When the leaves of Bear Mountain blazed a golden orange and the morning breezes were invigorated with a noticeable chill, Granny knew it was time to dig up the annual sweet potato crop. Her new favorite everyday dessert became a sweet potato pie, and she often made several for Sunday dinner.
His fondness for this seasonal treat is reminiscent of an old Southern joke that described the sweet potato as the “one” pie worth eating. According to the story, one guy was traveling beyond Henderson County; maybe he was making a rare trip to another state to sell products. In a restaurant, the waiter would regularly ask him if he was interested in dessert. “Yes,” he replied, “bring me a pie. He looked surprised when she asked, “What kind of pie?” Quite puzzled at his question, he replied: “Why, tater pie, ma’am.” What do you think the pie is made of?
To come to such an emphatic conclusion, it seems likely that he visited Bear Mountain and ate Granny’s delicious sweet potato pie. It was certainly a favorite of his parents and guests.
Before starting a tasty baking project, however, Granny needed to haul plenty of firewood from the stake, as well as extra buckets of spring water. Fortunately, in modern times we don’t have these concerns when deciding to bake a pie. After “fetching” wood and water, I remember Grandma made an extra trip to bring a bucket of sweet potatoes from the can. She quickly rinsed off most of the dirt from the garden and tossed the sweet potatoes in a pot of water over the now-lit wood stove.
Old cooks didn’t care about written recipes, so while the sweet potatoes simmered, Grandma gathered her favorite spices for pies. Then she sifted several cups of flour and made pie crusts using a piece of pure lard and a few drops of cold water. Back then, people had never heard of store-bought frozen crusts ready to go in fragile, disposable pans. When expertly rolled homemade dough, it still fits perfectly on real pie pins.
Granny demonstrated her trick of dropping cooked sweet potatoes into a pot of spring water to speed up the cooling process and make peeling easier. Then she crushed the sweet orange pulp with lots of fresh churned butter, a handful of white sugar, and maybe a piece of soft brown sugar. As I watched, she whipped up several eggs in another bowl with a small can of Carnation milk. Without slowing down, she combined the mixes, added a hint of vanilla, and generously sprinkled the whole concoction with nutmeg and cinnamon. Another quick stir, and she folded it all into uncooked pie crusts.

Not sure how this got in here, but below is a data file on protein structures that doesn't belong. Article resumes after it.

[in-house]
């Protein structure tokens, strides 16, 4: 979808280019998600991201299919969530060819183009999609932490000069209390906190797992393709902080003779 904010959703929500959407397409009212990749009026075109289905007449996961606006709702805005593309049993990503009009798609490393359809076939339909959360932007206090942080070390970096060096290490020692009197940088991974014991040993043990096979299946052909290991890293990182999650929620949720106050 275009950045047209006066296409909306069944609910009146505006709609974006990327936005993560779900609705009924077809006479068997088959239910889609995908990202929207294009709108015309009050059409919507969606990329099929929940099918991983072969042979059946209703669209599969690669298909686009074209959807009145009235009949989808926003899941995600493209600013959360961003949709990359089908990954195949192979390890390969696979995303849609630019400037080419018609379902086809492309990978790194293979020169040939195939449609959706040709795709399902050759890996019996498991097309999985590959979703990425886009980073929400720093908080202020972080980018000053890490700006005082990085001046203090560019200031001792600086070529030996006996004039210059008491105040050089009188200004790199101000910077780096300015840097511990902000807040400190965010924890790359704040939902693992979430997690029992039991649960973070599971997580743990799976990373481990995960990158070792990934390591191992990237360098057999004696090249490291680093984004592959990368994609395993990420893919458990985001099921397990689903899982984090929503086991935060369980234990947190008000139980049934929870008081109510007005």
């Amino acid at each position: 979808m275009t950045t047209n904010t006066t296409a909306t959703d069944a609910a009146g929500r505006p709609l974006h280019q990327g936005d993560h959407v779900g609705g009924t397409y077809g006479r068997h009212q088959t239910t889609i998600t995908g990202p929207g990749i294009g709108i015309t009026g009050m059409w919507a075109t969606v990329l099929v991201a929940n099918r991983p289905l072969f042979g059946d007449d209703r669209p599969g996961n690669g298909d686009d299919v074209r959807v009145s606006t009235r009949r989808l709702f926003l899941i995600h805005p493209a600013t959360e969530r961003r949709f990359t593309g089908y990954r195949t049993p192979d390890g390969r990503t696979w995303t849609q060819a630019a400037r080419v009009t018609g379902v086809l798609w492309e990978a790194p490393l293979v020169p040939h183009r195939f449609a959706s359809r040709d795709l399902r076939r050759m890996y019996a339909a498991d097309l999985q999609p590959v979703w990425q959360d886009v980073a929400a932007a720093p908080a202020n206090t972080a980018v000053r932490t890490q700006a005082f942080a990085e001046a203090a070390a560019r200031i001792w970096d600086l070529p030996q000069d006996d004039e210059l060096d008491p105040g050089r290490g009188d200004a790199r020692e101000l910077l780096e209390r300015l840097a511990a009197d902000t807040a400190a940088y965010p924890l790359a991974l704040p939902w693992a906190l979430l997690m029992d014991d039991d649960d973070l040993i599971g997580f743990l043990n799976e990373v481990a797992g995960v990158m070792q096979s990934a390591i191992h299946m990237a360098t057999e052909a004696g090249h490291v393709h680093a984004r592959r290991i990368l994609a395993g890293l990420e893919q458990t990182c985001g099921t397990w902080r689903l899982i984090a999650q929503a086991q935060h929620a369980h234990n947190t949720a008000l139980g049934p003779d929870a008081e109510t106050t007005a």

As she dragged the pans into the oven, she occasionally added wooden sticks to the firebox to keep the temperature as close to 375 degrees as possible. Her Model 1910 stove had a thermometer built into the oven door, so with careful maintenance of the fire, she could maintain a fairly constant temperature. Forty years of experience in using this same stove have shown the quality and flavor of its cuisine. Spicy aromas began to fill the house, and Granny’s pies came out perfectly golden around the edges and firm in the center. It would be a feat using a modern electric stove and was doubly so in a wood-fired oven.
As I contentedly played with my favorite rag dolls on the warm kitchen floor, I looked forward to the first slice of fresh, homemade pie. It’s worth remembering that I never liked Granny’s eight-tier stacked pumpkin pies. But I loved the sweet potato pies. Maybe she sometimes stacked them together, but I remember the individual crusts that stayed nice and crisp. Grandma liked the thin, soggy layers of her stacked pies, but I preferred a thicker cinnamon filling on a crispy crust. For my 7 year old taste, sweet potatoes were tastier than pumpkins anyway, so I looked forward to Granny’s fall pies coming out of the oven.